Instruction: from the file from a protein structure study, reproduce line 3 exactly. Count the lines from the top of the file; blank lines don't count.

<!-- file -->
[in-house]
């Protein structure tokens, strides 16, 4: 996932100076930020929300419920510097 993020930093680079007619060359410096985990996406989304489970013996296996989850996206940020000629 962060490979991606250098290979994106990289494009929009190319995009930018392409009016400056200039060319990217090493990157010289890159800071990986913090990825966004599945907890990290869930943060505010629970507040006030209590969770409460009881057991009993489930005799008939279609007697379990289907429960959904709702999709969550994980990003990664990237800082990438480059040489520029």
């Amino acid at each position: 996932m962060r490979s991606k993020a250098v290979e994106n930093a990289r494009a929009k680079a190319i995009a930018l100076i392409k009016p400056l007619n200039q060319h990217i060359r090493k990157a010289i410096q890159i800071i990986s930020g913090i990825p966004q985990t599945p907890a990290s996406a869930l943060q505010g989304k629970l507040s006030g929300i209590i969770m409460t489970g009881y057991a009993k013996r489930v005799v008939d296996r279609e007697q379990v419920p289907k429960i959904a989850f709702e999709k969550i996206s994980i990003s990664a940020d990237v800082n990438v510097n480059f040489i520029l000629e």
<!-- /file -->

């Amino acid at each position: 996932m962060r490979s991606k993020a250098v290979e994106n930093a990289r494009a929009k680079a190319i995009a930018l100076i392409k009016p400056l007619n200039q060319h990217i060359r090493k990157a010289i410096q890159i800071i990986s930020g913090i990825p966004q985990t599945p907890a990290s996406a869930l943060q505010g989304k629970l507040s006030g929300i209590i969770m409460t489970g009881y057991a009993k013996r489930v005799v008939d296996r279609e007697q379990v419920p289907k429960i959904a989850f709702e999709k969550i996206s994980i990003s990664a940020d990237v800082n990438v510097n480059f040489i520029l000629e």